The Crescent Glass Company, which removed to Ingalls from Washington, Pa., has erected and is operating a large pressed-glassware factory, and produces a superior grade of fine table-ware and druggists’ supplies. The buildings of this factory cover nearly three acres of land and a large force of skilled workman are constantly employed, the capacity of Crescent Glass Company is one hundred people. The manufactured product finds sale from the City of Mexico to New Brunswick, and is noted everywhere for its excellence.

The German-American Chemical Works.

The German-American Chemical Works is a stock company which had built and was operating successfully a plant in Ingalls for the manufacture of chemical products, when in the early part of March last, it was totally destroyed by fire without insurance. The Company, however, is composed of plucky men with capital, who, in no wise disheartened at their loss, immediately commenced to rebuild the plant on a larger and better scale, taking care to make the buildings the second time fire proof in construction. At this writing, the plant is nearly completed and the Company expects to begin active operations within a few days. An extensive line of chemical products will be manufactured and a large force of highly skilled chemists and workmen employed.

The Puritan Spring Bed Company.

The Puritan Spring Bed Company has built and equipped a commodious brick and stone factory building containing 8,000 square feet of floor space. A large line of spring beds is manufactured by this concern, which meet with ready sale in all parts of the United States. The Company, formerly located in Chicago, but desiring to secure the advantages of free fuel, removed its entire business to Ingalls. The plant has a capacity of fifty employees and is at all times rushed with orders.

Randall Brothers Planing Mill.

The Randall Brothers are building a large brick and iron planning mill, which with their large interests will occupy three acres of land. This firm does one of the largest lumber businesses in Madison County, being heavy shippers of hardwoods to all parts of the United States.

The Yergin Chemical Company.

The Yergin Chemical Company has nearly completed a large and modern brick and stone plant for the manufacture of standard chemicals. The main building of this Company contains over 12,000 square feet of floor space, and when finished will be one of the most complete and well equipped plants of this character in the country. A large and steadily growing number of high-priced workmen will be employed.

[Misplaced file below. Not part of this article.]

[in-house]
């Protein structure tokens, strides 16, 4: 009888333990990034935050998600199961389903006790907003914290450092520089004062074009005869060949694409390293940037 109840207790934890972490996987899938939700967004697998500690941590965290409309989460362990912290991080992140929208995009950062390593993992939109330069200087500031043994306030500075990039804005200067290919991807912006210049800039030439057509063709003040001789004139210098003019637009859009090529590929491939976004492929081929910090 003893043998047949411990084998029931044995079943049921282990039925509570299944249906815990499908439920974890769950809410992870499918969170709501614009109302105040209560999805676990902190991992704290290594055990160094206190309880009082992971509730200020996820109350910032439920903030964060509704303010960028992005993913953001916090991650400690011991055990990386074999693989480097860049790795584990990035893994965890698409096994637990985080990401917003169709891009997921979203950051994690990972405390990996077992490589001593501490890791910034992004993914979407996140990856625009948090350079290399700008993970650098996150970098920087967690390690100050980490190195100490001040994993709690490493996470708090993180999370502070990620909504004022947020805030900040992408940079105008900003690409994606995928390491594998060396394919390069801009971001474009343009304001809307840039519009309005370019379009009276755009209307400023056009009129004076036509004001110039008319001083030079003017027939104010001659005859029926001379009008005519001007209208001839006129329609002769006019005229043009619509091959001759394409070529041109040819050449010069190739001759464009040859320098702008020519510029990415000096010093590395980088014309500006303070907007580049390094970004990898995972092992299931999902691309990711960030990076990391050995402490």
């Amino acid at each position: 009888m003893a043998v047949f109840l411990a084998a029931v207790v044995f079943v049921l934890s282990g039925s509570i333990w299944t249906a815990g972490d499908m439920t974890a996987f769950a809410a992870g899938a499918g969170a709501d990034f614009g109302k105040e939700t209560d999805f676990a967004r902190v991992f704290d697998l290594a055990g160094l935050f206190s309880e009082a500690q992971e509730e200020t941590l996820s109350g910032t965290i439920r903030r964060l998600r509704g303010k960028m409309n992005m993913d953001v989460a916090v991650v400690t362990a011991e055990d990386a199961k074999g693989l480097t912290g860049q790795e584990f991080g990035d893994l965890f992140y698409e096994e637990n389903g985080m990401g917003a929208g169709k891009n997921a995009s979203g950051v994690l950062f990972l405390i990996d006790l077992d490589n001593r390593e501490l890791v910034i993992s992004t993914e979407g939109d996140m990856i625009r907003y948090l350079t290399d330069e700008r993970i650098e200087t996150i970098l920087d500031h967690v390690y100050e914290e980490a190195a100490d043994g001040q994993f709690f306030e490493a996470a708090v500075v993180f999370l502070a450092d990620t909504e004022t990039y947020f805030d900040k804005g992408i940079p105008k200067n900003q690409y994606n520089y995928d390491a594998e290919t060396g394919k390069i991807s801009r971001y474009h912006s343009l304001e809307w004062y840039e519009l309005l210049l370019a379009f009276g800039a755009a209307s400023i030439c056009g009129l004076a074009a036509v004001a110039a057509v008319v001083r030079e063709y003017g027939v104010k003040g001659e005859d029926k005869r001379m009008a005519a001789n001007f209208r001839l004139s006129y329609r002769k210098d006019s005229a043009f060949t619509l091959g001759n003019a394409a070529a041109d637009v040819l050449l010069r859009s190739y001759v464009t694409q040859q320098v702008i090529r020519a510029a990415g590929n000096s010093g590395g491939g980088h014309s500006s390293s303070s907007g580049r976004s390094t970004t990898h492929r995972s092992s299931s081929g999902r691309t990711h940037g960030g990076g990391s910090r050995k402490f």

The Ingalls Milling Company.

The Ingalls Flour Milling Company is beginning the erection of a thoroughly modern fifty-barrel roller flour mill which will prove a valuable adjunct to the present interest of the town. The mill will be three stories in height with a heavy stone foundation, and is expected to be in operation in ninety days.

The Ingalls Manufacturing Company,

The Ingalls Manufacturing Company is erecting a manufacturing plant the main building which covers 4,000 square feet. The structure is of brick and stone and will be a credit to the city. The Company will manufacture zinc etching plates and other specialties. This industry has been in successful operations for fifteen years in a suburb of Boston, Mass., and is removing to Ingalls and enlarging its business and facilities in order to meet the increasing demands of its growing western trade.

In addition to the foregoing concerns which are actually located in Ingalls, the Ingalls Land Company is in active negotiation with several additional important manufacturing industries, with excellent prospects of securing several of them.

It is the present expectation of the Land Company to close the current year at Ingalls with a total of at least fifteen standard manufacturing establishments, and it is believed that with this number Ingalls undoubtedly will have a speedy population of from 2,000 to 3,000 inhabitants.

Churches and Schools.

A METHODIST Church has been organized at Ingalls and is erecting a well-built and modern home of worship at the northwest corner of Alfonte Street and Third Avenue. This society has a large and well attended Sunday-School, which has at present a membership approximating 100 persons. The Christian Church is also building a handsome brick and frame structure at the northwest corner of First Avenue and Randall Street. There is an excellent graded school at Ingalls, and steps are being taken to secure for the coming year a new and larger building.